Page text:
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What's Where When

It's never too late to start observing nature and keeping records. Phones, cameras, and social media make it easy to share. Collective observations by all of us (citizen science) can be a powerful tool for understanding the landscape. Citizen science and phenology are gaining attention. An ACES goal is to facilitate our community's observations and reporting of nature. Direct engagement with the natural world connects us to our environment, providing intellectual, spiritual, and physical sustenance. Additionally, these observations may allow scientists to better understand the changes occurring in our ecosystems due to climate change. As the Director of Naturalist Programs at ACES, I am excited to share my findings. What have you seen? From May 10-12 a few observations were made on the Rio Grande Trail near Aspen, on the Hunter/Smuggler loop, and at the Maroon Bells.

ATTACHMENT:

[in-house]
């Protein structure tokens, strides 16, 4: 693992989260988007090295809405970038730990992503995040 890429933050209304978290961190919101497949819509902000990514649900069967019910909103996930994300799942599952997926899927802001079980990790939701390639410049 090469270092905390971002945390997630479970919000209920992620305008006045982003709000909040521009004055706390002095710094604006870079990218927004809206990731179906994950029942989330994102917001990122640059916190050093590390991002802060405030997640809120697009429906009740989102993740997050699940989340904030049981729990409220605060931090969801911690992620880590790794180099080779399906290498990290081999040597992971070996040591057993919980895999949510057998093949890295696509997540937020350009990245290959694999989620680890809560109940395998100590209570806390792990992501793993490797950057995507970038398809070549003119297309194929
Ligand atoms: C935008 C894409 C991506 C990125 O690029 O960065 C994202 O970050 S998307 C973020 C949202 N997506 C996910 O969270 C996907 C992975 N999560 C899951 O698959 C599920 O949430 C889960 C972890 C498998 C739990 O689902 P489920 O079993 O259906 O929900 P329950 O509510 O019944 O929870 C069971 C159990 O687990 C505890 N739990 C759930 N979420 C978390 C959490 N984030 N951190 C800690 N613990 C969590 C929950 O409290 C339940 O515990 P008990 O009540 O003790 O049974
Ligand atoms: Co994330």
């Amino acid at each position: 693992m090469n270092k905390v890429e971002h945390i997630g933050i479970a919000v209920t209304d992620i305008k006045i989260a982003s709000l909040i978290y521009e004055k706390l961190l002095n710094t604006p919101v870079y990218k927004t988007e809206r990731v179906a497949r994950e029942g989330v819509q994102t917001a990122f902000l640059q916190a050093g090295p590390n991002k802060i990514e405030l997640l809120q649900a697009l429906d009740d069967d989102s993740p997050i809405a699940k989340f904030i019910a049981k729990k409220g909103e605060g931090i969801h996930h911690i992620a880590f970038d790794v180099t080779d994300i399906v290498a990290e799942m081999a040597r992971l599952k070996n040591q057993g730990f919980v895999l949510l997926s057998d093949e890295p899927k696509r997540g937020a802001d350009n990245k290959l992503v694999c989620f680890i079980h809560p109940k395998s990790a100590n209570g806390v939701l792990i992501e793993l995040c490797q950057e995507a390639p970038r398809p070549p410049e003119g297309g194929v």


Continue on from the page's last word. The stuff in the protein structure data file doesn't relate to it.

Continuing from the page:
A great example of the different colors black bears may have. One individual may display different coloration at different stages in its life. This bear and her cub (yearling) were turning over rocks looking for insects, larvae, and grubs; flipping rocks down the hillside as they traversed the slope. This time of year they also seek out young, nutritious shoots of emerging plants. This behavior contradicts the myth of the "bloodthirsty" bear emerging from hibernation. They are actually most hungry in the fall when they eat up to 25,000 calories a day of acorns and other fatty foods.

Calypso orchids are making an early showing. Look for them on shady, north-facing road cuts just below 9,000 feet in elevation. Red columbine are beginning to bloom. I saw some just over the Benedict Bridge where it meets the Verena Mallory trail.

 

 

 

 

 

 

 

 

 

 

To see more of my photos of these days in May, please visit this set on ACES' Flickr page.